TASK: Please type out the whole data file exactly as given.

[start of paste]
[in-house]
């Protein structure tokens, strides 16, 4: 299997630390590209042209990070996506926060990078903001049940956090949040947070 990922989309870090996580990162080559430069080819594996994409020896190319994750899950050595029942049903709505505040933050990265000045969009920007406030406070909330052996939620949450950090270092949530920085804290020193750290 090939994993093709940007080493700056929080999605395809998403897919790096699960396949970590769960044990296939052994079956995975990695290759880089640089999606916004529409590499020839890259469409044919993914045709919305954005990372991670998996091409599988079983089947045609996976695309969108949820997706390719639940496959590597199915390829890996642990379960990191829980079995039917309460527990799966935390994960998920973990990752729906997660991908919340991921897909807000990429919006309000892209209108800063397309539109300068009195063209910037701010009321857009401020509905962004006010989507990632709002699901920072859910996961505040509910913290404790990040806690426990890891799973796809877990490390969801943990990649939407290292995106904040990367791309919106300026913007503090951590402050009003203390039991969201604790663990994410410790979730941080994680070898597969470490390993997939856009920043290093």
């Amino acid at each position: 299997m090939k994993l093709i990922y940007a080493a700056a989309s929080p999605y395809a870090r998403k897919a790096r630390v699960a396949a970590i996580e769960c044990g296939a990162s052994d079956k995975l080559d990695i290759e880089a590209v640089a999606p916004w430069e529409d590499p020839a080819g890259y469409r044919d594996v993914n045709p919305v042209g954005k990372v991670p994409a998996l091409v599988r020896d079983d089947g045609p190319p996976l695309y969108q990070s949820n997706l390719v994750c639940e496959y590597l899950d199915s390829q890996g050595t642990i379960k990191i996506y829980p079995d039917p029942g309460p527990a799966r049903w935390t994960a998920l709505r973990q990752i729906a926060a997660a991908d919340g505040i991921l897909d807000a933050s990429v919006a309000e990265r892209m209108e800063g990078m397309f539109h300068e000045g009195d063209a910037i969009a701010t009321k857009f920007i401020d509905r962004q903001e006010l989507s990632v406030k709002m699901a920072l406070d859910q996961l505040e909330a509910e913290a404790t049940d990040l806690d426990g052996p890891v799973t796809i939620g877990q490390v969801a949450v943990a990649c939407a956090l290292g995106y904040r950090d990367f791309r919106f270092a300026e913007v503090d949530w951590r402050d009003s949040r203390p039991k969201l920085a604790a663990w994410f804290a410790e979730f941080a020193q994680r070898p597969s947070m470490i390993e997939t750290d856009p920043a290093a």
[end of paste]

[in-house]
């Protein structure tokens, strides 16, 4: 299997630390590209042209990070996506926060990078903001049940956090949040947070 990922989309870090996580990162080559430069080819594996994409020896190319994750899950050595029942049903709505505040933050990265000045969009920007406030406070909330052996939620949450950090270092949530920085804290020193750290 090939994993093709940007080493700056929080999605395809998403897919790096699960396949970590769960044990296939052994079956995975990695290759880089640089999606916004529409590499020839890259469409044919993914045709919305954005990372991670998996091409599988079983089947045609996976695309969108949820997706390719639940496959590597199915390829890996642990379960990191829980079995039917309460527990799966935390994960998920973990990752729906997660991908919340991921897909807000990429919006309000892209209108800063397309539109300068009195063209910037701010009321857009401020509905962004006010989507990632709002699901920072859910996961505040509910913290404790990040806690426990890891799973796809877990490390969801943990990649939407290292995106904040990367791309919106300026913007503090951590402050009003203390039991969201604790663990994410410790979730941080994680070898597969470490390993997939856009920043290093």
């Amino acid at each position: 299997m090939k994993l093709i990922y940007a080493a700056a989309s929080p999605y395809a870090r998403k897919a790096r630390v699960a396949a970590i996580e769960c044990g296939a990162s052994d079956k995975l080559d990695i290759e880089a590209v640089a999606p916004w430069e529409d590499p020839a080819g890259y469409r044919d594996v993914n045709p919305v042209g954005k990372v991670p994409a998996l091409v599988r020896d079983d089947g045609p190319p996976l695309y969108q990070s949820n997706l390719v994750c639940e496959y590597l899950d199915s390829q890996g050595t642990i379960k990191i996506y829980p079995d039917p029942g309460p527990a799966r049903w935390t994960a998920l709505r973990q990752i729906a926060a997660a991908d919340g505040i991921l897909d807000a933050s990429v919006a309000e990265r892209m209108e800063g990078m397309f539109h300068e000045g009195d063209a910037i969009a701010t009321k857009f920007i401020d509905r962004q903001e006010l989507s990632v406030k709002m699901a920072l406070d859910q996961l505040e909330a509910e913290a404790t049940d990040l806690d426990g052996p890891v799973t796809i939620g877990q490390v969801a949450v943990a990649c939407a956090l290292g995106y904040r950090d990367f791309r919106f270092a300026e913007v503090d949530w951590r402050d009003s949040r203390p039991k969201l920085a604790a663990w994410f804290a410790e979730f941080a020193q994680r070898p597969s947070m470490i390993e997939t750290d856009p920043a290093a």